Hi Jon and welcome to NPN!
I really appreciate what you have captured here, dried grass like this seems to be the perfect medium for highlighting the sunlight coming through, those delicate edges allow the light to “Glow” and this image does a fantastic job of showing the light that caught your attention.
It may have been better to stop down the aperture to deepen the DOF here and it would be good keep DOF in mind when shooting in the field, but it’s not always easy to think of everything when shooting, especially when the moment you want to capture is quickly disappearing.
The shallow DOF doesn’t bother me in this image because the sunlight is the star here (pun intended)
It’s tough, if not impossible, to find scenes like this without some amount of distracting elements that cause it to appear cluttered or busy.
In my opinion, the cause of clutter (in some cases “Chaos”) is horizontal or diagonal lines within the main attraction, in this case the main attraction is the sunlight coming through the dried grass heads and those stems that cross the image at an angle are causing it to appear cluttered.
There are simple, yet tedious and sometimes time consuming methods for fixing that issue.
The clone stamp tool in Ps (photoshop) can be a powerful tool when it comes to the removing the clutter.
In the example edit below, I used the clone stamp tool with the mode set to normal, opacity set at 100% with 40% hardness, I made the diameter of the stamp roughly 14 pixels, then I set the clone stamp origin approximately one or two diameters away from where I want to clone (14 to 28 pixels). Oh, yeah, “Uncheck” the “Aligned” feature which also helps to prevent any repeat patterns.
The main key in preventing any repeat patterns is to reset the clone origin extremely often, in most cases you have to reset the origin every time you do a stamp which means practically hovering your finger over the “Alt” key on your keyboard (Alt being the reset key).
Then, once all of the cloning is finished, use the blur tool with the mode set to darken, set strength at 100%, size at 20 pixels or so and carefully go over everything that is already blurred including the areas you’ve cloned but not the areas that are in focus, this process helps with blending everything together.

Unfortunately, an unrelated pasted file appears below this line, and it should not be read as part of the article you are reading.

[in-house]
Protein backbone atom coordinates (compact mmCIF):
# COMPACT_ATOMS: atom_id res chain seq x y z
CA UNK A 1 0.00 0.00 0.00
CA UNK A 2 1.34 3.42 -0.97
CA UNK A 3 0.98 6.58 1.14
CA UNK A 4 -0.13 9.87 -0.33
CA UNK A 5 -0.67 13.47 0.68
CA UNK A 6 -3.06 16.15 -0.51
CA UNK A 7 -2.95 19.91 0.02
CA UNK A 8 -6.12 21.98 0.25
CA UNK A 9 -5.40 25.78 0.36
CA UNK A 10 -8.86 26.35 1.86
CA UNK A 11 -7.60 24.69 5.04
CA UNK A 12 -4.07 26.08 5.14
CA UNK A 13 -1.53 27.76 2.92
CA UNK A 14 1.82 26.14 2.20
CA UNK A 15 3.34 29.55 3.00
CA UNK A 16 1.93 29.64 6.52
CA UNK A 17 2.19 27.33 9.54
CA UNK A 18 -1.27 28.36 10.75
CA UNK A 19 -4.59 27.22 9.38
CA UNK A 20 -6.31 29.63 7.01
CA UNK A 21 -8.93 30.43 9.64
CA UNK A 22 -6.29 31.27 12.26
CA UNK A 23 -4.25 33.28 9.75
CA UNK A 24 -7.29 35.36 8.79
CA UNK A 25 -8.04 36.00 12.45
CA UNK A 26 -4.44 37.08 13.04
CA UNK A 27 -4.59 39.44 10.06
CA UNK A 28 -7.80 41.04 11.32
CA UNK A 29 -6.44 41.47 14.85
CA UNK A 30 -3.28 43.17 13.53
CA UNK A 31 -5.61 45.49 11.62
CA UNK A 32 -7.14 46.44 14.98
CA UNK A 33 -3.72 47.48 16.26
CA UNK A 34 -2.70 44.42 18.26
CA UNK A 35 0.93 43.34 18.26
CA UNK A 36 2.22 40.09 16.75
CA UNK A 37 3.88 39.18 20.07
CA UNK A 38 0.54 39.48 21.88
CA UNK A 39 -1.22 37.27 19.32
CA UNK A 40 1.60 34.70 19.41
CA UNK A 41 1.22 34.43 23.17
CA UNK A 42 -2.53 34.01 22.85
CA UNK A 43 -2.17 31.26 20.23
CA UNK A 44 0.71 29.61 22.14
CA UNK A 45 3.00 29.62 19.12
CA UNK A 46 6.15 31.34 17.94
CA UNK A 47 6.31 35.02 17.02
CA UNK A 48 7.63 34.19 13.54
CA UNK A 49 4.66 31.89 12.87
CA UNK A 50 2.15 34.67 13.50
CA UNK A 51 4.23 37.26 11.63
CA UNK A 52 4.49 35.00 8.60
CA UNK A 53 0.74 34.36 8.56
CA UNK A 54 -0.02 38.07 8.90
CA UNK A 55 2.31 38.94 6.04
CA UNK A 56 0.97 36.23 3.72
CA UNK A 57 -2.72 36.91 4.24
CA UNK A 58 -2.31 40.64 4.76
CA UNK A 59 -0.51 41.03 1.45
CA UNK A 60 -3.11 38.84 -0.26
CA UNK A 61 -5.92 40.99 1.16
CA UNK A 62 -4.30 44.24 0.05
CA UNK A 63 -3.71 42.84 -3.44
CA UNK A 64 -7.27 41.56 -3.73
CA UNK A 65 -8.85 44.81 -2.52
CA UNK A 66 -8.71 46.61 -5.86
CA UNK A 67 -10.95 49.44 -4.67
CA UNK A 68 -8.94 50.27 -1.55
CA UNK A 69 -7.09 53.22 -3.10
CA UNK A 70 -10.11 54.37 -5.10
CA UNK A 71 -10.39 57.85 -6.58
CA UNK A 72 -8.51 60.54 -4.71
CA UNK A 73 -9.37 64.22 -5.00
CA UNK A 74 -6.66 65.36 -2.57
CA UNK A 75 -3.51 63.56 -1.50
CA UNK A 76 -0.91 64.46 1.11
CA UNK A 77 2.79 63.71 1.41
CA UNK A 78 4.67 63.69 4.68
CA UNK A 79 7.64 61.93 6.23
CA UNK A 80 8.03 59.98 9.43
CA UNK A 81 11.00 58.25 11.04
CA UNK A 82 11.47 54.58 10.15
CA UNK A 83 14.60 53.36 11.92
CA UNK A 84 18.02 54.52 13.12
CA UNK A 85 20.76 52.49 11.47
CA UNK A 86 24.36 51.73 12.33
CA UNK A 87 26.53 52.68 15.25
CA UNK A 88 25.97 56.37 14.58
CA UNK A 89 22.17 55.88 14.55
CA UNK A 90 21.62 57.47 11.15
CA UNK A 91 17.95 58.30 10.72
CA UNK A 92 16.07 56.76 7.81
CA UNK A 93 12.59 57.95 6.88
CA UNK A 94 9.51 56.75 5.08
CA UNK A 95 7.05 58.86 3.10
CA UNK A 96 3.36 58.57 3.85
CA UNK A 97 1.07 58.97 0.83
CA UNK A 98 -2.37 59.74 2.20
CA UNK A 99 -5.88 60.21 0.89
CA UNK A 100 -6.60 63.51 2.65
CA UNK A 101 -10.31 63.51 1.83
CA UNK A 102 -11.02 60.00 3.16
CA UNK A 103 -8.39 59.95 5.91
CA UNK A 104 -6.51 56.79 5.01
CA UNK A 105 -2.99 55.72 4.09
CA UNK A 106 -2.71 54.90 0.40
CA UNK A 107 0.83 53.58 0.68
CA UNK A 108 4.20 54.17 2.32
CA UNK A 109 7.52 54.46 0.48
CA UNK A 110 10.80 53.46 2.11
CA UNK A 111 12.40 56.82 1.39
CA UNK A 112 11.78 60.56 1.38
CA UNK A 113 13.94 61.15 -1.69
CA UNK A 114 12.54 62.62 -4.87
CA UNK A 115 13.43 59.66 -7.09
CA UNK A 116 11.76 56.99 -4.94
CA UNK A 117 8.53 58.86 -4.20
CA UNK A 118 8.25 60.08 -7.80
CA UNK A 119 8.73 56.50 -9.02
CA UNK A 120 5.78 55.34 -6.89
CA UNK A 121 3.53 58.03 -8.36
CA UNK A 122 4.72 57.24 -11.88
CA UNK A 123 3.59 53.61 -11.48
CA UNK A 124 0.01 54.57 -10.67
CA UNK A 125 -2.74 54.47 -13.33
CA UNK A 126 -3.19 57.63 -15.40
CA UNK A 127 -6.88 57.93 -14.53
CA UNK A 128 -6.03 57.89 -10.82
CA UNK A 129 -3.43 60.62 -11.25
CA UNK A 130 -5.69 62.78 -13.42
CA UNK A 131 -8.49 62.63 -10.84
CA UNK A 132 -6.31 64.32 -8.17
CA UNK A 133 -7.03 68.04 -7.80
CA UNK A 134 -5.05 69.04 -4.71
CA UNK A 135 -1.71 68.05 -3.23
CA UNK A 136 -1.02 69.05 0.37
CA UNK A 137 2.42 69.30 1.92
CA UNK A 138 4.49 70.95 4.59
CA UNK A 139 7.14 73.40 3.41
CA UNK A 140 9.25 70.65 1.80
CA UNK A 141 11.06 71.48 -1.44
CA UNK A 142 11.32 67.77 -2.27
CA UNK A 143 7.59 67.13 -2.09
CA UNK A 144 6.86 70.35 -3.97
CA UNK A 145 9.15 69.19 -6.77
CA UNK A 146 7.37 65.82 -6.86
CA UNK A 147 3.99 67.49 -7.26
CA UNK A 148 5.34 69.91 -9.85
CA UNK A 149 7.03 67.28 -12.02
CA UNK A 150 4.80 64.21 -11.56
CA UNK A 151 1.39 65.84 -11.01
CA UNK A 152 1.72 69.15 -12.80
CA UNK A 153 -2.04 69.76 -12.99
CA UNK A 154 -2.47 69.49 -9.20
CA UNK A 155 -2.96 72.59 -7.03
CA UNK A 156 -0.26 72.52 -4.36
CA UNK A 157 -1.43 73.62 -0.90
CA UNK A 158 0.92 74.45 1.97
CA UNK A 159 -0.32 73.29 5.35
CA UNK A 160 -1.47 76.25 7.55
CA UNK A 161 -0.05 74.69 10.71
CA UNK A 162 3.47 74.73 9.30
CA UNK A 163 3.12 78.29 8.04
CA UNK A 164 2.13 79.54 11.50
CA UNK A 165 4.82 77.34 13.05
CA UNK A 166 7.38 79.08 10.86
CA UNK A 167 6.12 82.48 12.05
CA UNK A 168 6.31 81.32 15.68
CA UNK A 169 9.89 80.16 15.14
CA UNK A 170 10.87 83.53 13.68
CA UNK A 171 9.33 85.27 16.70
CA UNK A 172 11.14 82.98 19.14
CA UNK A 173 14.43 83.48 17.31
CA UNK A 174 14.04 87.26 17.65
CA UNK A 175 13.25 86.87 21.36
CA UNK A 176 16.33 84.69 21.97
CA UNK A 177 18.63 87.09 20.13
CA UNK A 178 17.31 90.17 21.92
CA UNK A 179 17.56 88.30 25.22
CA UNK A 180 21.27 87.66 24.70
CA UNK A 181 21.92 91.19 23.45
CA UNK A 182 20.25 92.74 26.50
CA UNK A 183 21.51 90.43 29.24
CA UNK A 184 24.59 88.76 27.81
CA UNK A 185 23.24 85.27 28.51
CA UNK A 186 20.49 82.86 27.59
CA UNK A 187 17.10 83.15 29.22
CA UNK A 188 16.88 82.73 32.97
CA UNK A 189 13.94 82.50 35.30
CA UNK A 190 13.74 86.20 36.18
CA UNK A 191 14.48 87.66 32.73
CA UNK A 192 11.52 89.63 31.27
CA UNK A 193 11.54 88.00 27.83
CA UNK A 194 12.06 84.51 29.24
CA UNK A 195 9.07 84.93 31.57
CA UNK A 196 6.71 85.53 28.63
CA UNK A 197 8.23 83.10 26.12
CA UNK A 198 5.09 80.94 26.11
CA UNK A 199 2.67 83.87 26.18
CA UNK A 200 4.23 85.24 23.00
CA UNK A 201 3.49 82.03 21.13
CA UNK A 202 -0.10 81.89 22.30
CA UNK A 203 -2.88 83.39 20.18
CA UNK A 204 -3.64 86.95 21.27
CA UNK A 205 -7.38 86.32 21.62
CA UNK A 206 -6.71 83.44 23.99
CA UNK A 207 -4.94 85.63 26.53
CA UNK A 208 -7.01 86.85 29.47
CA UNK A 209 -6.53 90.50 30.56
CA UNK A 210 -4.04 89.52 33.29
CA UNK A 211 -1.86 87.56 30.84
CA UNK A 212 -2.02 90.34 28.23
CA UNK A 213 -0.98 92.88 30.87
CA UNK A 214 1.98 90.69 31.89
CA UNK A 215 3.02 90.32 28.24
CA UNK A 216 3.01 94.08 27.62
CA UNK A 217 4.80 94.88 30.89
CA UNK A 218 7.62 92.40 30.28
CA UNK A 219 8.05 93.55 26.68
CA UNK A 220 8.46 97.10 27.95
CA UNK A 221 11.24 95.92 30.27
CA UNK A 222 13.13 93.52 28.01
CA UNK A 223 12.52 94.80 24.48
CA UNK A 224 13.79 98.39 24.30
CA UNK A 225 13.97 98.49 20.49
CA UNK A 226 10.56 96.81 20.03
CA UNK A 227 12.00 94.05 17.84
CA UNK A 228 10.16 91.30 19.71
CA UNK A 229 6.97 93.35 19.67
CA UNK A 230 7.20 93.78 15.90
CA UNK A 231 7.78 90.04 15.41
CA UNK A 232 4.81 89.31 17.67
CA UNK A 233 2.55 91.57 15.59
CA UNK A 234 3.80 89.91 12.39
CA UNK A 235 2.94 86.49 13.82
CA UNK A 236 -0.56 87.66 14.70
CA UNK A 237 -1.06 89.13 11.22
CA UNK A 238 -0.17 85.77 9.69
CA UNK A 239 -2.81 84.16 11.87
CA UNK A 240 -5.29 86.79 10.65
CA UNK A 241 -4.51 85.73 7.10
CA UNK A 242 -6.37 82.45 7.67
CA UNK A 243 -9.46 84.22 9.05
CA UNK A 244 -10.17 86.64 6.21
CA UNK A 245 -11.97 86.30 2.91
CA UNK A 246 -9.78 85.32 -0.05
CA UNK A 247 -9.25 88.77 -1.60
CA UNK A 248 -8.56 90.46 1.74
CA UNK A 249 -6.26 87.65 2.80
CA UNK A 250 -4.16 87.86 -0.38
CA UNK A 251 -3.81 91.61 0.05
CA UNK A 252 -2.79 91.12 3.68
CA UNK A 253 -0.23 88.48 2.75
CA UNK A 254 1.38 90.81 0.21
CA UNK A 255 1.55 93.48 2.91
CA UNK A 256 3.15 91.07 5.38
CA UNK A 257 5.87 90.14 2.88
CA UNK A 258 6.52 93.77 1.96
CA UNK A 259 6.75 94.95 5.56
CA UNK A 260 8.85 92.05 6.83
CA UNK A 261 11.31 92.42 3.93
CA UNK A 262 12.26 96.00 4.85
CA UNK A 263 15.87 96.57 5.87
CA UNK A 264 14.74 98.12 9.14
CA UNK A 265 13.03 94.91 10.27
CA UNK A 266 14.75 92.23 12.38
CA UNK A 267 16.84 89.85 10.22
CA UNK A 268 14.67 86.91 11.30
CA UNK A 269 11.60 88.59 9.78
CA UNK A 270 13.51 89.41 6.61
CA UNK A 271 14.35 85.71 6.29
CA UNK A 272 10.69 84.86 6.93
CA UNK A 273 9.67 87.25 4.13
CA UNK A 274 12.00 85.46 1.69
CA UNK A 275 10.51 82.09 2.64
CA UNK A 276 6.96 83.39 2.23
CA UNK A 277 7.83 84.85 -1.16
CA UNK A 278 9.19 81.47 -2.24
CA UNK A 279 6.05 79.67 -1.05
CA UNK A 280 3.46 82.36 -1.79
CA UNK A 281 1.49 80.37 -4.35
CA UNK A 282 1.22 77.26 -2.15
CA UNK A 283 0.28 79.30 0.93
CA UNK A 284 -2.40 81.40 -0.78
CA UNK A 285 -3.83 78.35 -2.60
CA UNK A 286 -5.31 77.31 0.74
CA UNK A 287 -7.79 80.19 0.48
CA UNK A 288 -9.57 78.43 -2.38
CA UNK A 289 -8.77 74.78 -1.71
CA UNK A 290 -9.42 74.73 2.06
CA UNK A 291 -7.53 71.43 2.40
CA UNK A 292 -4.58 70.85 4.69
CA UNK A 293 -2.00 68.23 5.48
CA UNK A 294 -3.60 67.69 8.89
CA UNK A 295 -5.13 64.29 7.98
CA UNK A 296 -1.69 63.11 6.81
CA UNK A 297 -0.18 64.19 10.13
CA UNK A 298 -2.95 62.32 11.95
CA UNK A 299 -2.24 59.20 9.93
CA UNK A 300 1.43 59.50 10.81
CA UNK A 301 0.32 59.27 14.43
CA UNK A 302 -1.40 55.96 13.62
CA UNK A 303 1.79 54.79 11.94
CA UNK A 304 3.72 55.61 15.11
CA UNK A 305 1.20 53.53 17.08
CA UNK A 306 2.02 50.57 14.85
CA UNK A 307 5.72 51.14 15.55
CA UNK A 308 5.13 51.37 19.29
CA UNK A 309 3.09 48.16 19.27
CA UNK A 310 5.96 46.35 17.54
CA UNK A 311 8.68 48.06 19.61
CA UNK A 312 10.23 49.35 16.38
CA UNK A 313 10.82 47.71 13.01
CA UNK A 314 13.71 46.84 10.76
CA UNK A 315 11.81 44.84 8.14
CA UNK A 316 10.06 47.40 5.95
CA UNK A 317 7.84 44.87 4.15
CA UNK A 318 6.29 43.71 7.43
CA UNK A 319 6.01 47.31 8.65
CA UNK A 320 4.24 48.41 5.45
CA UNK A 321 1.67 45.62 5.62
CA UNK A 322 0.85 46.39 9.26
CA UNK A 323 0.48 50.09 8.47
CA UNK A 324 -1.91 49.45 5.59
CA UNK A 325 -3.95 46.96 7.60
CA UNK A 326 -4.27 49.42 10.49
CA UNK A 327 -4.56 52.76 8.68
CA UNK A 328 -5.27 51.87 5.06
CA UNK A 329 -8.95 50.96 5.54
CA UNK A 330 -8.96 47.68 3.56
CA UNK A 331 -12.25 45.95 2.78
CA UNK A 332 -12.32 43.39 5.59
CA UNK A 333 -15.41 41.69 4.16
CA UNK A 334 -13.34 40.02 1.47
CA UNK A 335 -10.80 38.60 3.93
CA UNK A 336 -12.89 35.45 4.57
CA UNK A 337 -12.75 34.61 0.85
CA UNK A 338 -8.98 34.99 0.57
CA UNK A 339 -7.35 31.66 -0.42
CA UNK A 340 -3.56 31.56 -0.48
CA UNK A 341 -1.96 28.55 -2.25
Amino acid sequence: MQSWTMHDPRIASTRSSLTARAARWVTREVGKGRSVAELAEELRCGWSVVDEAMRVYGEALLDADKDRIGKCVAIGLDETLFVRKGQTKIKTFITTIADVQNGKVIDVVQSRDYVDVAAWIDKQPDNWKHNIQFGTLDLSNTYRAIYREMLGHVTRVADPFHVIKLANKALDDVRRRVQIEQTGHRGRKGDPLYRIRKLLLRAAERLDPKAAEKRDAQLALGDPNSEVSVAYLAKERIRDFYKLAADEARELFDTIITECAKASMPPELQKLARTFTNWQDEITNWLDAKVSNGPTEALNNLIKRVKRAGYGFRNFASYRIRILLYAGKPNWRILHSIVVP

I noticed that the bright areas at the top are sampling at 251 (255 being pure white), it’s not so much that this area is too bright or blown out, it’s that it’s white and not that lovely orange-ish yellow. Those areas are very difficult to change or fix by using burn tools, that rarely ever looks good, but, you can select an area that does look good, copy it and move that copied selection over the white spot, then use opacity to blend it in and carefully erase the edges with a soft eraser tool using a small diameter brush (like 40 pixels or so). Keep in my that the pixel size depends on the size of the image, if its a raw image, larger size brushes will be required but you can use the width of a grass stem as a guide for brush size.
I also felt that a good portion of the top wasn’t really needed since the main subject is the light coming through the dried grass heads and the sort of glowing stem on the left was taking away from the theme as well, so I cropped out what felt was about right. Please crop it to the degree that you prefer, my crop is merely an example to demonstrate my thoughts.
I put these together here so you can see them in a side by side manner, just switch between them to compare.
This technique can be used on a very wide variety of images, basically anything that you feel a connection with.
Please keep in mind that NPN is a learning site, so, any images you do this kind of treatment to, please post the original version along with the edited version and to some degree explain what you did so others can learn from your experiences with that image (Much in the same way I displayed your images below).
And BTW, this isn’t a technique that artificial intelligence (AI) can do, it has to be done manfully but with practice, it can be done in a short time, this edit took me about 35 or 40 minutes.
It took me longer to save the images and write this response than it did to do the editing itself (with the explanations on what I did).
I look at this technique as just another tool to add to your collection of photography/art tools.
And, I hope this helps you and/or someone else that may be reading this topic.
Wonderful image BTW!!!
Cropped with no edits version (below).
With stems cloned out and white spots covered (below)